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Qantas Recruitment

Old 17th May 2018, 08:58
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No wonder most of Virgin have their applications in then
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Old 18th May 2018, 05:02
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Originally Posted by cessnapete
The Cruise only pilot has no defined part in the aircraft operation, no Normal ,Abnormal or Emergency Checklist procedures involve a third man. Presumably if any in flight emergencies occur with the Capt in rest, he is immediately called, and retakes the front seat with the trained F/O, and the S/O again becomes an observer.
If the S/O is in the seat when the proverbial happens, then he completes whatever checklist/ECAM/EICAS actions are necessary with the other pilot, whether he is the Captain or an FO. The bloke who is off duty may be called back, or he may not, but if I arrive back on the cockpit I expect the procedures to be complete.

And, having had major event when operating 3 man, the SO made himself extremely useful whilst carrying out the jobs that you dismiss.
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Old 18th May 2018, 08:00
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Hello

Hii friends nice topic
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Old 21st May 2018, 08:33
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Is this the right place to ask, how long do you have to wait to hear back after qlink have done a reference check....
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Old 22nd May 2018, 15:09
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Spent years in GA in Aus and PNG, 1.5 years flying regionals in USA and currently flying the A321 in Europe. I am wanting to come back to Aus with my family eventually and so considering either going to China first or coming back sooner.

If one were to join QF tomorrow, what progression and ballpark salaries could be expected over the next 3-5 years assuming the market remained the same? If not wanting to stay an SO forever, what’s the current time to FO and then Captain if you are happy to move to junior base/fleet as required?

Thanks
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Old 22nd May 2018, 16:44
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Originally Posted by FL240
Spent years in GA in Aus and PNG, 1.5 years flying regionals in USA and currently flying the A321 in Europe. I am wanting to come back to Aus with my family eventually and so considering either going to China first or coming back sooner.

If one were to join QF tomorrow, what progression and ballpark salaries could be expected over the next 3-5 years assuming the market remained the same? If not wanting to stay an SO forever, what’s the current time to FO and then Captain if you are happy to move to junior base/fleet as required?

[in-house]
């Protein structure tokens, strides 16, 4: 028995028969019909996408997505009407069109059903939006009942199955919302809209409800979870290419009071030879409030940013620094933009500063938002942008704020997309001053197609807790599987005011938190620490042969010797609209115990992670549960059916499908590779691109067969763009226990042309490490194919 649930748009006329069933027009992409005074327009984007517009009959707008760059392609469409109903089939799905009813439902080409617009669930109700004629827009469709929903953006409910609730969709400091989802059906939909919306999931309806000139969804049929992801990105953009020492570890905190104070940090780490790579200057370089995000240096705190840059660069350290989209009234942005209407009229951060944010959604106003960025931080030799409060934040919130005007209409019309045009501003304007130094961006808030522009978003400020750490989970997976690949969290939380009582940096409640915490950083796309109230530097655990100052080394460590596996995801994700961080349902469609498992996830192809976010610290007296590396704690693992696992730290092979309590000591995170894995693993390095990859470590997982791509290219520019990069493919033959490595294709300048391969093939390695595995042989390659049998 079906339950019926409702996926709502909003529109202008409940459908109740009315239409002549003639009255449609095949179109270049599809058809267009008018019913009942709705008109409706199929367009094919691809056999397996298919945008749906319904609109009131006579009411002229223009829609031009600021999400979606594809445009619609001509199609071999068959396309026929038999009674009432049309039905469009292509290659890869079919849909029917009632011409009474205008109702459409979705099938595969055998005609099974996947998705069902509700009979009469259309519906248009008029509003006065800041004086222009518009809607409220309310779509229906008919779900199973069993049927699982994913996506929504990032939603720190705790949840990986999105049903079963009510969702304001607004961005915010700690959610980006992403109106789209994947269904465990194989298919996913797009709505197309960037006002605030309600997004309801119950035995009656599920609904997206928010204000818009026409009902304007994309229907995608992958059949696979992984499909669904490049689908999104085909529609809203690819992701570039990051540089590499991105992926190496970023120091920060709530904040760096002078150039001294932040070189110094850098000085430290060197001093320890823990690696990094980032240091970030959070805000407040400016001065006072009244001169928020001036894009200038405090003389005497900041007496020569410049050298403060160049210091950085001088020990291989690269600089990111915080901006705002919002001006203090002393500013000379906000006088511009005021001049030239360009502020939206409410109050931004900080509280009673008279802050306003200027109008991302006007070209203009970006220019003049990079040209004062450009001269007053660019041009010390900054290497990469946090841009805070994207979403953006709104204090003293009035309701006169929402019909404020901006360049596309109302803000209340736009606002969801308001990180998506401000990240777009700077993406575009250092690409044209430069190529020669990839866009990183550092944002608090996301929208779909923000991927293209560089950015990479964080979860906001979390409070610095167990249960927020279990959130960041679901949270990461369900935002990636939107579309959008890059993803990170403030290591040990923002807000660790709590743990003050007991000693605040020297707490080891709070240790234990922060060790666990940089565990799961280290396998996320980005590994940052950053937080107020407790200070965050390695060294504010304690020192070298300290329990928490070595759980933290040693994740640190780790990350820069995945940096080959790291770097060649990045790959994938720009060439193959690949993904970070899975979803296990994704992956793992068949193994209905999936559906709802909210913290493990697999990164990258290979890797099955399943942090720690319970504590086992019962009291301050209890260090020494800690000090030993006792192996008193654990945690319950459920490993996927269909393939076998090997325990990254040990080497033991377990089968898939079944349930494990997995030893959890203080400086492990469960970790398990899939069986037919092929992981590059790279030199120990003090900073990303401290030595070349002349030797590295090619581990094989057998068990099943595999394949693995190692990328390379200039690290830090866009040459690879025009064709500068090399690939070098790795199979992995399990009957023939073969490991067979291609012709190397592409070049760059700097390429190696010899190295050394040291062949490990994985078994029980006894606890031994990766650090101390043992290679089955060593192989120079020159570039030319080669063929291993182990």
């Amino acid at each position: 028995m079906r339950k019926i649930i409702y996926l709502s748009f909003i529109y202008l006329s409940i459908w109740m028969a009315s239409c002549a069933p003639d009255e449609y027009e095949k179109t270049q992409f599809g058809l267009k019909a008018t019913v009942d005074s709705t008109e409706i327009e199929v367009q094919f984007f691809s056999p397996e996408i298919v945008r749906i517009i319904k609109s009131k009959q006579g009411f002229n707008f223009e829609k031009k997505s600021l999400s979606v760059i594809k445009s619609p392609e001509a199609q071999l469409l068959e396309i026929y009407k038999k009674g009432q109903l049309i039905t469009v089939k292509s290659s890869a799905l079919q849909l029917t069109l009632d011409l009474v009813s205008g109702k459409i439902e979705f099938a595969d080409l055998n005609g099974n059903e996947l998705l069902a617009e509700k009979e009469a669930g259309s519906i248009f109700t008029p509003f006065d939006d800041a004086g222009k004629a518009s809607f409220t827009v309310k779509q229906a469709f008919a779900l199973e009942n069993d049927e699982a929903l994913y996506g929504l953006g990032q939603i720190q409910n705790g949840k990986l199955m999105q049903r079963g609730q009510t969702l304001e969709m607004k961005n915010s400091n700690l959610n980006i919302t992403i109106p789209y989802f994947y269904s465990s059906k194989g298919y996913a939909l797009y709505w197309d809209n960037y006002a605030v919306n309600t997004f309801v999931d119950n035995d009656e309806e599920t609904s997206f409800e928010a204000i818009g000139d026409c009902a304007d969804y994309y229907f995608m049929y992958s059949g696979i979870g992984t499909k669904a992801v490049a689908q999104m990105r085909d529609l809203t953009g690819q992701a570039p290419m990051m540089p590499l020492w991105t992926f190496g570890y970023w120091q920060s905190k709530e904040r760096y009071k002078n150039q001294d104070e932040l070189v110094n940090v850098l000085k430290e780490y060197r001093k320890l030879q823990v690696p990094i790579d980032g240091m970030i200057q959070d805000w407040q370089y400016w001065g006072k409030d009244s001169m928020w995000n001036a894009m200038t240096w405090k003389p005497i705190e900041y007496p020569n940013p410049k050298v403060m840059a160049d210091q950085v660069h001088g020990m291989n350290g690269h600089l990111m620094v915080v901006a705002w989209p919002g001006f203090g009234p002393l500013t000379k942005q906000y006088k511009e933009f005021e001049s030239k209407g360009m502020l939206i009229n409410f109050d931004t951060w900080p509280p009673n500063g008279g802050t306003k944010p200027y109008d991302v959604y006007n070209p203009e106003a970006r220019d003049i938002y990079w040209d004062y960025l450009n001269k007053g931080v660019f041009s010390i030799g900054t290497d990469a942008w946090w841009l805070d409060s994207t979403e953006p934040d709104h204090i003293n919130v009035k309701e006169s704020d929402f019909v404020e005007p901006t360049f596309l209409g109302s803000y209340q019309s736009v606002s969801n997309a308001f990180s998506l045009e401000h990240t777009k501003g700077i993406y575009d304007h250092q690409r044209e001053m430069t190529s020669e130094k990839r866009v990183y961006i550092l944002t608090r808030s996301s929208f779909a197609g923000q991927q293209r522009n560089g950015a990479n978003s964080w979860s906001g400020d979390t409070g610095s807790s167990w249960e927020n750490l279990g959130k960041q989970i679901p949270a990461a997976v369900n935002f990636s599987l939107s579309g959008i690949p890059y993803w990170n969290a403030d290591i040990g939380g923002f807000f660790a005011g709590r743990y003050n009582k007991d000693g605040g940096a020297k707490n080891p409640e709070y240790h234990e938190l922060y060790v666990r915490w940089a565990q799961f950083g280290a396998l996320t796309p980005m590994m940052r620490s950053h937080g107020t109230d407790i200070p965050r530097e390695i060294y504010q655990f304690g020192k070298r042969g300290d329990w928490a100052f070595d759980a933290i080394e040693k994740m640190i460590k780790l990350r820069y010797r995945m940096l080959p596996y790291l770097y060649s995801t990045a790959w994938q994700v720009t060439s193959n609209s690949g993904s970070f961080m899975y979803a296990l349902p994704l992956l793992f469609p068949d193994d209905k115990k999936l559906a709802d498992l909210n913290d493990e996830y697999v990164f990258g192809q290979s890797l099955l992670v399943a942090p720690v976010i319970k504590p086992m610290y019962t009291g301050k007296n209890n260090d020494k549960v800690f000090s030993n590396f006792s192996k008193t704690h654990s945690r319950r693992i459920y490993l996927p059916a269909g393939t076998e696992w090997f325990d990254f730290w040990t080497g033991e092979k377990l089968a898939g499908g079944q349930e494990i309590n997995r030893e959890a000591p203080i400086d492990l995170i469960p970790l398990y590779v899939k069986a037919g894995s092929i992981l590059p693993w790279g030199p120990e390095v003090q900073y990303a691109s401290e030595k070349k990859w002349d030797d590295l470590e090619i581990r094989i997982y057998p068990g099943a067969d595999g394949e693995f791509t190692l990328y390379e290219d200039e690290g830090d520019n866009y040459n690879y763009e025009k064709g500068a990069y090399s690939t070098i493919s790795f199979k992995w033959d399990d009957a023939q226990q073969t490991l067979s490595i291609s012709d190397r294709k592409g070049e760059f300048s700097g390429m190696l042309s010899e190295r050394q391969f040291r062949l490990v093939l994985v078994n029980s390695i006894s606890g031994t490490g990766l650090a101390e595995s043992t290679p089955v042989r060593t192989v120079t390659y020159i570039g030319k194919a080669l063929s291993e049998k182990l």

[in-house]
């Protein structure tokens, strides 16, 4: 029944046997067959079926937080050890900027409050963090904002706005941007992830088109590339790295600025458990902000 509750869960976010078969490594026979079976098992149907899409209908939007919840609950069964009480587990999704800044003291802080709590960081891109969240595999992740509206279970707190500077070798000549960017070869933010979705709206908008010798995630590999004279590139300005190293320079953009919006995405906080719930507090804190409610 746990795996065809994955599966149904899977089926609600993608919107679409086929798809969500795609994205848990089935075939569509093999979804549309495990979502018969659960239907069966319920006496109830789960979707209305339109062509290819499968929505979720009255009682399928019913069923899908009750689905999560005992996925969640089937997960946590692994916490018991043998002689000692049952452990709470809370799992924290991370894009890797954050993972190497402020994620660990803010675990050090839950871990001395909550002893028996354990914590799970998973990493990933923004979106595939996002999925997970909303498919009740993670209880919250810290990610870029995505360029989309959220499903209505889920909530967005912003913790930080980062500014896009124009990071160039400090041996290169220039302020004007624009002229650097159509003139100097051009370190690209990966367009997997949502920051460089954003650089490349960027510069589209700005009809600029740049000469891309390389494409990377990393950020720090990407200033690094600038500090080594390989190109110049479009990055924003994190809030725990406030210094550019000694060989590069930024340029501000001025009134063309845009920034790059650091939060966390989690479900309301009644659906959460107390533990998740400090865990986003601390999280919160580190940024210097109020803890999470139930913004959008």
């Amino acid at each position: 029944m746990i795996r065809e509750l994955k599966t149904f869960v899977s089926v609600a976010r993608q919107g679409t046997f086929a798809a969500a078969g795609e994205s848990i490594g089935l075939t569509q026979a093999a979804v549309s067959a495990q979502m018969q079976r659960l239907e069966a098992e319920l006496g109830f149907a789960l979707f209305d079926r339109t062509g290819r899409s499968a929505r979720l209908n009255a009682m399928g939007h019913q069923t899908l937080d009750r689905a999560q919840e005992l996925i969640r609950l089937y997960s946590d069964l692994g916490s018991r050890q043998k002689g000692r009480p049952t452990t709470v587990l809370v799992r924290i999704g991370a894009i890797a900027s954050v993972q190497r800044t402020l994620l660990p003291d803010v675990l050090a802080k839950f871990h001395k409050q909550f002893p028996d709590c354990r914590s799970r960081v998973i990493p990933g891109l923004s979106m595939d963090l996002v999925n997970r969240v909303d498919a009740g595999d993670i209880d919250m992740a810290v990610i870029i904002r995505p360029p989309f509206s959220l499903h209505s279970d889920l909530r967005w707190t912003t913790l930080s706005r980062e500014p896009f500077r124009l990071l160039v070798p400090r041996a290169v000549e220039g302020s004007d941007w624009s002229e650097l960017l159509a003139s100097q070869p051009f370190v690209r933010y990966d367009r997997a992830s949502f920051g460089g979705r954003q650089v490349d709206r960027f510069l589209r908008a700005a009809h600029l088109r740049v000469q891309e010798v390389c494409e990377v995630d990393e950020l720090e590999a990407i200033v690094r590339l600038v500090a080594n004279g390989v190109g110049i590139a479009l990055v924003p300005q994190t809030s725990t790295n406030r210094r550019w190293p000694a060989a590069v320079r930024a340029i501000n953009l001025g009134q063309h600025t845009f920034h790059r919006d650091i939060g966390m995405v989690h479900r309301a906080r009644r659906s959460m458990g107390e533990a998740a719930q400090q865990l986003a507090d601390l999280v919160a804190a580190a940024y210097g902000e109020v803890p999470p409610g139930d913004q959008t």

Thanks
Others may have more accurate figures but I would suggest Perth 737 F/O within 12 months (or potentially sooner after joining for those with jet experience) at AU$170-200K plus Superannuation.

Progression to widebody F/O or narrowbody CMD after that could take a lot of years (could be 12-15+), unless QF rapidly expand their fleet, which they are currently not showing any signs of doing.

Movement to East Coast 737 F/O possible after a couple of years depending on movement and recruitment.

Things have improved recently but we currently have guys who joined the airline single and are now missing their kid’s 16th birthday because they’re doing their final F/O check on a widebody.
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Old 22nd May 2018, 22:55
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Whilst there are people who will get FO slots almost immediately, they will then spend a long time in that seat.

Assuming the airline neither expands nor contracts, then the average time in each seat will be related to the proportion of pilots in each rank. So, as it is probably roughly 33% each, then the average career would be one third in each seat. So, I'd suggest that the 12 year SO is very much the average...and the 7 year wide body Captains are very much ancient history/mythology at this point.

The uneven recruitment has built lots of bumps into that though, and the people who joined in the expansion of around 1985 are hitting retirement age.
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Old 22nd May 2018, 23:00
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Originally Posted by Derfred


Others may have more accurate figures but I would suggest Perth 737 F/O within 12 months (or potentially sooner after joining for those with jet experience) at AU$170-200K plus Superannuation.

Progression to widebody F/O or narrowbody CMD after that could take a lot of years (could be 12-15+), unless QF rapidly expand their fleet, which they are currently not showing any signs of doing.

Movement to East Coast 737 F/O possible after a couple of years depending on movement and recruitment.

Things have improved recently but we currently have guys who joined the airline single and are now missing their kid’s 16th birthday because they’re doing their final F/O check on a widebody.
Cheers, good to have an idea so we can discuss where to from here
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Old 22nd May 2018, 23:05
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Whilst time to FO on a widebody will never be quick, I'm not sure looking at those recently promoted and comparing time frames is entirely useful.

16+ years encompassing a period of no recruitment for nearly 8 years wouldn't have helped.

It will be interesting to see time to promotion time frames in 5 years when the suggested attrition rates are expected to begin to bite....
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Old 22nd May 2018, 23:45
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Consider also that the number of retirements over the next ten years will be far greater than the last ten. There are still a number of pilots going to 65 (and beyond) but according to recent figures I saw, the average retirement age has been around 62 - and there are many reaching that age in the next ten years. The demise of the 744 may well accelerate that further.